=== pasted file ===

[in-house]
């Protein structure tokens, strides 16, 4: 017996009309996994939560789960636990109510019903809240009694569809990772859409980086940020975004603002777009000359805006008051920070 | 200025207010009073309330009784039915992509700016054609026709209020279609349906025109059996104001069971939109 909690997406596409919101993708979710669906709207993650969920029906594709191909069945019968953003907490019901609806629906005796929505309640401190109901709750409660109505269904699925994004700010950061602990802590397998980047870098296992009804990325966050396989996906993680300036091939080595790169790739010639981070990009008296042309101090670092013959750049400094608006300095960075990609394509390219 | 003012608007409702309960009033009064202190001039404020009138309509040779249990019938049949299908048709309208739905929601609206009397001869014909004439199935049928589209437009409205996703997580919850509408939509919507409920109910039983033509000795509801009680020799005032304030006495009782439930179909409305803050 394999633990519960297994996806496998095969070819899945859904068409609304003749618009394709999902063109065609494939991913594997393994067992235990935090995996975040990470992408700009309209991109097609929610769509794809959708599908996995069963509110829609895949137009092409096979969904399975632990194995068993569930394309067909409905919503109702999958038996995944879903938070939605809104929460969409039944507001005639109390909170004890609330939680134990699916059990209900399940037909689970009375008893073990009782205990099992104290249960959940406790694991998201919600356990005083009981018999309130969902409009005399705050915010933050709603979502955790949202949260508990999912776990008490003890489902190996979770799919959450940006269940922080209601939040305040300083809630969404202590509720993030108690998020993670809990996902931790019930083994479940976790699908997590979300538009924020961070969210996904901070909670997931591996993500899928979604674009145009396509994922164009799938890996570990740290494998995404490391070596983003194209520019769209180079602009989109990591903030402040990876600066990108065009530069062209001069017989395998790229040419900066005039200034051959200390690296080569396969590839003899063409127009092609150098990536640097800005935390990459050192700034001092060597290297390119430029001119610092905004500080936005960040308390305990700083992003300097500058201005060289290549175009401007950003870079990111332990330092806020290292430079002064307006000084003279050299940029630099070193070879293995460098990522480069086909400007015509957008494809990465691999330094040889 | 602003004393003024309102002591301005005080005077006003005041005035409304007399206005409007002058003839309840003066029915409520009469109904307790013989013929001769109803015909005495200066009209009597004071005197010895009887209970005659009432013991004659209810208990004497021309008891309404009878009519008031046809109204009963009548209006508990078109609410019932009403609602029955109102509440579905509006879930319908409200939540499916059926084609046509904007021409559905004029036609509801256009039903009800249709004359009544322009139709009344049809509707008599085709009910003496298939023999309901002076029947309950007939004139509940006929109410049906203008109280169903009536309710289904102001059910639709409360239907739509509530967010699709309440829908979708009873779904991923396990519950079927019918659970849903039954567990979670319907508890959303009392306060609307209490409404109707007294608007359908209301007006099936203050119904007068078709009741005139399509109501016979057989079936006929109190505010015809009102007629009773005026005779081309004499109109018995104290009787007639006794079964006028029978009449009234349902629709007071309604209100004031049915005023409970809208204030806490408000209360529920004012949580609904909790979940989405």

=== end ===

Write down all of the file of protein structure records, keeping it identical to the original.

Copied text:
[in-house]
């Protein structure tokens, strides 16, 4: 017996009309996994939560789960636990109510019903809240009694569809990772859409980086940020975004603002777009000359805006008051920070 | 200025207010009073309330009784039915992509700016054609026709209020279609349906025109059996104001069971939109 909690997406596409919101993708979710669906709207993650969920029906594709191909069945019968953003907490019901609806629906005796929505309640401190109901709750409660109505269904699925994004700010950061602990802590397998980047870098296992009804990325966050396989996906993680300036091939080595790169790739010639981070990009008296042309101090670092013959750049400094608006300095960075990609394509390219 | 003012608007409702309960009033009064202190001039404020009138309509040779249990019938049949299908048709309208739905929601609206009397001869014909004439199935049928589209437009409205996703997580919850509408939509919507409920109910039983033509000795509801009680020799005032304030006495009782439930179909409305803050 394999633990519960297994996806496998095969070819899945859904068409609304003749618009394709999902063109065609494939991913594997393994067992235990935090995996975040990470992408700009309209991109097609929610769509794809959708599908996995069963509110829609895949137009092409096979969904399975632990194995068993569930394309067909409905919503109702999958038996995944879903938070939605809104929460969409039944507001005639109390909170004890609330939680134990699916059990209900399940037909689970009375008893073990009782205990099992104290249960959940406790694991998201919600356990005083009981018999309130969902409009005399705050915010933050709603979502955790949202949260508990999912776990008490003890489902190996979770799919959450940006269940922080209601939040305040300083809630969404202590509720993030108690998020993670809990996902931790019930083994479940976790699908997590979300538009924020961070969210996904901070909670997931591996993500899928979604674009145009396509994922164009799938890996570990740290494998995404490391070596983003194209520019769209180079602009989109990591903030402040990876600066990108065009530069062209001069017989395998790229040419900066005039200034051959200390690296080569396969590839003899063409127009092609150098990536640097800005935390990459050192700034001092060597290297390119430029001119610092905004500080936005960040308390305990700083992003300097500058201005060289290549175009401007950003870079990111332990330092806020290292430079002064307006000084003279050299940029630099070193070879293995460098990522480069086909400007015509957008494809990465691999330094040889 | 602003004393003024309102002591301005005080005077006003005041005035409304007399206005409007002058003839309840003066029915409520009469109904307790013989013929001769109803015909005495200066009209009597004071005197010895009887209970005659009432013991004659209810208990004497021309008891309404009878009519008031046809109204009963009548209006508990078109609410019932009403609602029955109102509440579905509006879930319908409200939540499916059926084609046509904007021409559905004029036609509801256009039903009800249709004359009544322009139709009344049809509707008599085709009910003496298939023999309901002076029947309950007939004139509940006929109410049906203008109280169903009536309710289904102001059910639709409360239907739509509530967010699709309440829908979708009873779904991923396990519950079927019918659970849903039954567990979670319907508890959303009392306060609307209490409404109707007294608007359908209301007006099936203050119904007068078709009741005139399509109501016979057989079936006929109190505010015809009102007629009773005026005779081309004499109109018995104290009787007639006794079964006028029978009449009234349902629709007071309604209100004031049915005023409970809208204030806490408000209360529920004012949580609904909790979940989405």